Strategic planning is a great time to get input from all your credit union or community bank’s leaders. After all, you want as many ideas as possible when deciding on your institution’s future direction. But sometimes, all you get are crickets instead.
So, what’s wrong? And even more importantly, how do you fix it?
Let’s go over some reasons why people don’t participate in planning sessions and how to engage them.
Deal With the HIPPO
First thing’s first: what’s a HIPPO?
Besides being a large-toothed animal, a HIPPO is the "Highest Paid Person’s Opinion." Or maybe they aren’t paid (after all, your Board Chair is a volunteer). If that’s the case, you can think of it more as the "Highest Positioned Person’s Opinion."
But whether they’re paid or not, the HIPPO’s opinion could be dangerous to group participation. An especially confident CEO or Board Chair could give off the impression that it’s their way or the highway.
I should clarify that the HIPPO doesn’t necessarily want to dominate the room. Their opinion may simply take over by virtue of their high position.
In fact, a lot of you reading right now may be CEOs or Board Chairs. Take a moment at the beginning of the planning session to acknowledge your opinion is not the only important opinion. Encourage others to share their views and create a collaborative environment.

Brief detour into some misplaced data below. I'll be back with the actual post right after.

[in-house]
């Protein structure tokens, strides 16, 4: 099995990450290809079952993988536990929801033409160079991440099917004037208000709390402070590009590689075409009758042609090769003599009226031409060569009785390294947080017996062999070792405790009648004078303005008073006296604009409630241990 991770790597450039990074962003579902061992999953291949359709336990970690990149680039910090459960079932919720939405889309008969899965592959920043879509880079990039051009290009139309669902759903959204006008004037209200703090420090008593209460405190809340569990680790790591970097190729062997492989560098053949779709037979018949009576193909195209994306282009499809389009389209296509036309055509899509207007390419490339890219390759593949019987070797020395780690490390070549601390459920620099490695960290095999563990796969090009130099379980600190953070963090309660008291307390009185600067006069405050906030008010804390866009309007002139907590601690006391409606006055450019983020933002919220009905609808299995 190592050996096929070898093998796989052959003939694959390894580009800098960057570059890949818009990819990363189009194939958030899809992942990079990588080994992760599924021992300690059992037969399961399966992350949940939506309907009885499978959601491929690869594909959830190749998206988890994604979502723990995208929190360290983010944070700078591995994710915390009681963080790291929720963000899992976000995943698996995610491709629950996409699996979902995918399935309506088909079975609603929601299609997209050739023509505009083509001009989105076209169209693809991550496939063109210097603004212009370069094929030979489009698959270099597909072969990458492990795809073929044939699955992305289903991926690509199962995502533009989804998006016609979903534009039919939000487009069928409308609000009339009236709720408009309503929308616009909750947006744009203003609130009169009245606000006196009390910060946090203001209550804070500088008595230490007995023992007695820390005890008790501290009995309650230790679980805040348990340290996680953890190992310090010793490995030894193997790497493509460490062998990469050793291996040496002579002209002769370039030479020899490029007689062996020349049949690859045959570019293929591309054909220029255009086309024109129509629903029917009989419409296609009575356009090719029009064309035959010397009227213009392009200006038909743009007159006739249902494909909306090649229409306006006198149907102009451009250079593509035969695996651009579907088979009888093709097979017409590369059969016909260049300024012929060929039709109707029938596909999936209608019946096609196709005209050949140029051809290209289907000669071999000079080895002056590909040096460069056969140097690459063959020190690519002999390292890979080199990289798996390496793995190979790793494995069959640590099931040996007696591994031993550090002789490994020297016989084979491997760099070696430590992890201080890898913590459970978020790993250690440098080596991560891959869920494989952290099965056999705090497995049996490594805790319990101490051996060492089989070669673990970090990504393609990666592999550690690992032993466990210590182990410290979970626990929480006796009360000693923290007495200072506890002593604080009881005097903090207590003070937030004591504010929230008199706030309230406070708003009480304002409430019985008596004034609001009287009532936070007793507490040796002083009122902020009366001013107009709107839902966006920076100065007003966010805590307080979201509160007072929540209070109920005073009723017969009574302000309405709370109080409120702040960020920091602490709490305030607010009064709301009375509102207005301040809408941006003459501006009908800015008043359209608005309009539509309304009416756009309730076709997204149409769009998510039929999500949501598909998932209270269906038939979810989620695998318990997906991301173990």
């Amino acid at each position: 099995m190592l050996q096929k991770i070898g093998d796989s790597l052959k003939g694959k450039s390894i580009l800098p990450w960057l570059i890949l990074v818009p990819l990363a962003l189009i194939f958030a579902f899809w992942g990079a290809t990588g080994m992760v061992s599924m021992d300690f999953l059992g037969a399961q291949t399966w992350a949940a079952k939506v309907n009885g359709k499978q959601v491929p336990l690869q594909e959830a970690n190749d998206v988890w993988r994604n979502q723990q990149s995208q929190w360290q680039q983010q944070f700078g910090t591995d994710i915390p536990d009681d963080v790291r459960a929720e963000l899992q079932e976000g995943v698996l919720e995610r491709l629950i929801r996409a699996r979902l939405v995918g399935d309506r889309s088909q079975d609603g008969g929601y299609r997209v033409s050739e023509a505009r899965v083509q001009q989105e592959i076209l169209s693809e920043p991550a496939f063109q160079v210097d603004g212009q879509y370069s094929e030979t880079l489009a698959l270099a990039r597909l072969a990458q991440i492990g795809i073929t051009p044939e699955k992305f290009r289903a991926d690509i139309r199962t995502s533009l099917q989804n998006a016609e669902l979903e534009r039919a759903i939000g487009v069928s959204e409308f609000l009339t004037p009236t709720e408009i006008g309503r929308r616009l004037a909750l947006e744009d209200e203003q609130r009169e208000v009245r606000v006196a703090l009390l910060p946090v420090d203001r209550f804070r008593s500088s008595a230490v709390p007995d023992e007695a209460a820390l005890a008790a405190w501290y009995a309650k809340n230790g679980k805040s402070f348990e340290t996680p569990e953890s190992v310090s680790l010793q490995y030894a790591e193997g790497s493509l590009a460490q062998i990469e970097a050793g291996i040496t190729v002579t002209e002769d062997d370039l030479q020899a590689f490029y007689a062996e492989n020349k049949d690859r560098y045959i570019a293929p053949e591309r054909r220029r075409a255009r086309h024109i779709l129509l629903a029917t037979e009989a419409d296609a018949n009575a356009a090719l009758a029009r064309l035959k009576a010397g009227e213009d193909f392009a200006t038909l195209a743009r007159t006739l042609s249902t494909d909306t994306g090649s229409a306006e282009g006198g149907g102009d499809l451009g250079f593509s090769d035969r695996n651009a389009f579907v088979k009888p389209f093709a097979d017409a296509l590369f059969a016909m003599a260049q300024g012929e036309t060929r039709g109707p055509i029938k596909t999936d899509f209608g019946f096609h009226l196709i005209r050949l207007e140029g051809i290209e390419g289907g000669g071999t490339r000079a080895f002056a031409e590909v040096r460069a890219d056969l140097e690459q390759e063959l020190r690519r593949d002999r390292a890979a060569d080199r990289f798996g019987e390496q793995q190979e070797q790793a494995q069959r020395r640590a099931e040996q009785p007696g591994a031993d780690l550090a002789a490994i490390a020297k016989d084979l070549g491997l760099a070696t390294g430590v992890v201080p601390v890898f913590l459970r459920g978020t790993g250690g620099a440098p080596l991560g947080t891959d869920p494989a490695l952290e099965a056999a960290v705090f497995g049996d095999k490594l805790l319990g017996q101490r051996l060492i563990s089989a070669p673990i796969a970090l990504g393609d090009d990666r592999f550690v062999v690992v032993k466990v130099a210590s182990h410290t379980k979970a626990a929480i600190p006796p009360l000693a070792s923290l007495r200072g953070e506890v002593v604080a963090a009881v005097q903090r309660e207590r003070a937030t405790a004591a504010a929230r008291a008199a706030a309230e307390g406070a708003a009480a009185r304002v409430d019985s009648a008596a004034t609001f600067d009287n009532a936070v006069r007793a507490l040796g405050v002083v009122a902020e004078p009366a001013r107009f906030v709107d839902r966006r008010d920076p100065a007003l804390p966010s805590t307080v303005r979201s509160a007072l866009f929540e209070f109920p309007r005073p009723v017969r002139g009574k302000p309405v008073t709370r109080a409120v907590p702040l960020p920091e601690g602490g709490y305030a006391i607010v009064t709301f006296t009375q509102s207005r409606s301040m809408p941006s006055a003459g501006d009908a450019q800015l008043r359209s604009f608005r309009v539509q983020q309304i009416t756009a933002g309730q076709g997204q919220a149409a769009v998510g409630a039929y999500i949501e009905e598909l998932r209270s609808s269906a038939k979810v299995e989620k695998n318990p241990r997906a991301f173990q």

Make Strategic Planning Fun
Let’s be honest: strategic planning sessions are long and mentally tiring. People’s engagement naturally wanes the longer the session goes on, and it gets even worse if the session is boring.
Making a session "all work and no play" increases the boredom factor, which makes your planning session just another business meeting. Your credit union or community bank’s future is a serious matter, but it’s not a fun-free zone.
Here are some ways to keep people engaged:
- Cater a special lunch
- Play games and watch funny videos
- Have a change in scenery (reserve a hotel or getaway space)
Ditch the Clueless Facilitators
A facilitator who doesn’t understand the industry can severely harm participation. That’s because attendees need to trust the facilitator in order to share their institution’s deepest challenges and goals. A lost-in-the-woods session leader won’t instill the necessary confidence into participants.
It’s also possible the facilitator simply lacks facilitation skills. He or she doesn’t know how to drive conversation, ask the right questions or move the group from one topic to the next.
Find a facilitator who both knows the industry and engages participants. Let them lay the foundation of trust and expertise needed to pull opinions out of attendees and drive your team toward an achievable strategic plan.
If you’re looking for a facilitator with the perfect mix of knowledge and skill, On The Mark Strategies strategic planning facilitators can help. Our facilitators have years of experience as credit union executives, so they know what it means to steer a group toward an effective plan.